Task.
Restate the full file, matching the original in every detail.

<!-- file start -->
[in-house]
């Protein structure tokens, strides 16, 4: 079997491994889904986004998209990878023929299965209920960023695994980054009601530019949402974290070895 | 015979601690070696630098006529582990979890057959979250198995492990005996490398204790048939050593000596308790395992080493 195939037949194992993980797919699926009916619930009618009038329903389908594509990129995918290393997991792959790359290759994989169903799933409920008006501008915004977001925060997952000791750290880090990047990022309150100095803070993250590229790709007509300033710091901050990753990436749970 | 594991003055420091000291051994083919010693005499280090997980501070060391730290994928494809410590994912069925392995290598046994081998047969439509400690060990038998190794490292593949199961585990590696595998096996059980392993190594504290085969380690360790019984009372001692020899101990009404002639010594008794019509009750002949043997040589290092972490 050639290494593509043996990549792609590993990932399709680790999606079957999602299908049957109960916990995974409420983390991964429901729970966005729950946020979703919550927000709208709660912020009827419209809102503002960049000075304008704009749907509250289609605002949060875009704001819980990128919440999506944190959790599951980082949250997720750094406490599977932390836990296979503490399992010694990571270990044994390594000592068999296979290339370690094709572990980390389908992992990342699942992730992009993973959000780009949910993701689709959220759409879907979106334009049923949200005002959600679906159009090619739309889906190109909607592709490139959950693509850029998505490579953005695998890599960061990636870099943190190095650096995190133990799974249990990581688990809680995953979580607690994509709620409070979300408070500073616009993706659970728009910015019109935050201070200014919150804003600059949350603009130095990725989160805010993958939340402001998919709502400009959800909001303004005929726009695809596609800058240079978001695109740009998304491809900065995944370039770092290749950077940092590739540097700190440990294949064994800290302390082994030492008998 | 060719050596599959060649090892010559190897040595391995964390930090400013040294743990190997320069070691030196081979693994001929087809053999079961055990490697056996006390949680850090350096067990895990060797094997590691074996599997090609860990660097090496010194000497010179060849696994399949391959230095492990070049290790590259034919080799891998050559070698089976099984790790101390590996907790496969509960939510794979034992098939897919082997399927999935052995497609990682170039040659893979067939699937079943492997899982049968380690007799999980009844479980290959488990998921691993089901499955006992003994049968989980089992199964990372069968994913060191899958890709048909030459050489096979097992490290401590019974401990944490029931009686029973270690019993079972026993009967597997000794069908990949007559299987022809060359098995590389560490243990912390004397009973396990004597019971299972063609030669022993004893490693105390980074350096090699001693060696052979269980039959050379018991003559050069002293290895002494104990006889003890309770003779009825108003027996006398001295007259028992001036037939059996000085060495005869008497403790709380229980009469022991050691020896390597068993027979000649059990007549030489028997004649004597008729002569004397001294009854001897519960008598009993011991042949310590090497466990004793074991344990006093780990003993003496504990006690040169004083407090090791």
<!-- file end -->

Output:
[in-house]
């Protein structure tokens, strides 16, 4: 079997491994889904986004998209990878023929299965209920960023695994980054009601530019949402974290070895 | 015979601690070696630098006529582990979890057959979250198995492990005996490398204790048939050593000596308790395992080493 195939037949194992993980797919699926009916619930009618009038329903389908594509990129995918290393997991792959790359290759994989169903799933409920008006501008915004977001925060997952000791750290880090990047990022309150100095803070993250590229790709007509300033710091901050990753990436749970 | 594991003055420091000291051994083919010693005499280090997980501070060391730290994928494809410590994912069925392995290598046994081998047969439509400690060990038998190794490292593949199961585990590696595998096996059980392993190594504290085969380690360790019984009372001692020899101990009404002639010594008794019509009750002949043997040589290092972490 050639290494593509043996990549792609590993990932399709680790999606079957999602299908049957109960916990995974409420983390991964429901729970966005729950946020979703919550927000709208709660912020009827419209809102503002960049000075304008704009749907509250289609605002949060875009704001819980990128919440999506944190959790599951980082949250997720750094406490599977932390836990296979503490399992010694990571270990044994390594000592068999296979290339370690094709572990980390389908992992990342699942992730992009993973959000780009949910993701689709959220759409879907979106334009049923949200005002959600679906159009090619739309889906190109909607592709490139959950693509850029998505490579953005695998890599960061990636870099943190190095650096995190133990799974249990990581688990809680995953979580607690994509709620409070979300408070500073616009993706659970728009910015019109935050201070200014919150804003600059949350603009130095990725989160805010993958939340402001998919709502400009959800909001303004005929726009695809596609800058240079978001695109740009998304491809900065995944370039770092290749950077940092590739540097700190440990294949064994800290302390082994030492008998 | 060719050596599959060649090892010559190897040595391995964390930090400013040294743990190997320069070691030196081979693994001929087809053999079961055990490697056996006390949680850090350096067990895990060797094997590691074996599997090609860990660097090496010194000497010179060849696994399949391959230095492990070049290790590259034919080799891998050559070698089976099984790790101390590996907790496969509960939510794979034992098939897919082997399927999935052995497609990682170039040659893979067939699937079943492997899982049968380690007799999980009844479980290959488990998921691993089901499955006992003994049968989980089992199964990372069968994913060191899958890709048909030459050489096979097992490290401590019974401990944490029931009686029973270690019993079972026993009967597997000794069908990949007559299987022809060359098995590389560490243990912390004397009973396990004597019971299972063609030669022993004893490693105390980074350096090699001693060696052979269980039959050379018991003559050069002293290895002494104990006889003890309770003779009825108003027996006398001295007259028992001036037939059996000085060495005869008497403790709380229980009469022991050691020896390597068993027979000649059990007549030489028997004649004597008729002569004397001294009854001897519960008598009993011991042949310590090497466990004793074991344990006093780990003993003496504990006690040169004083407090090791």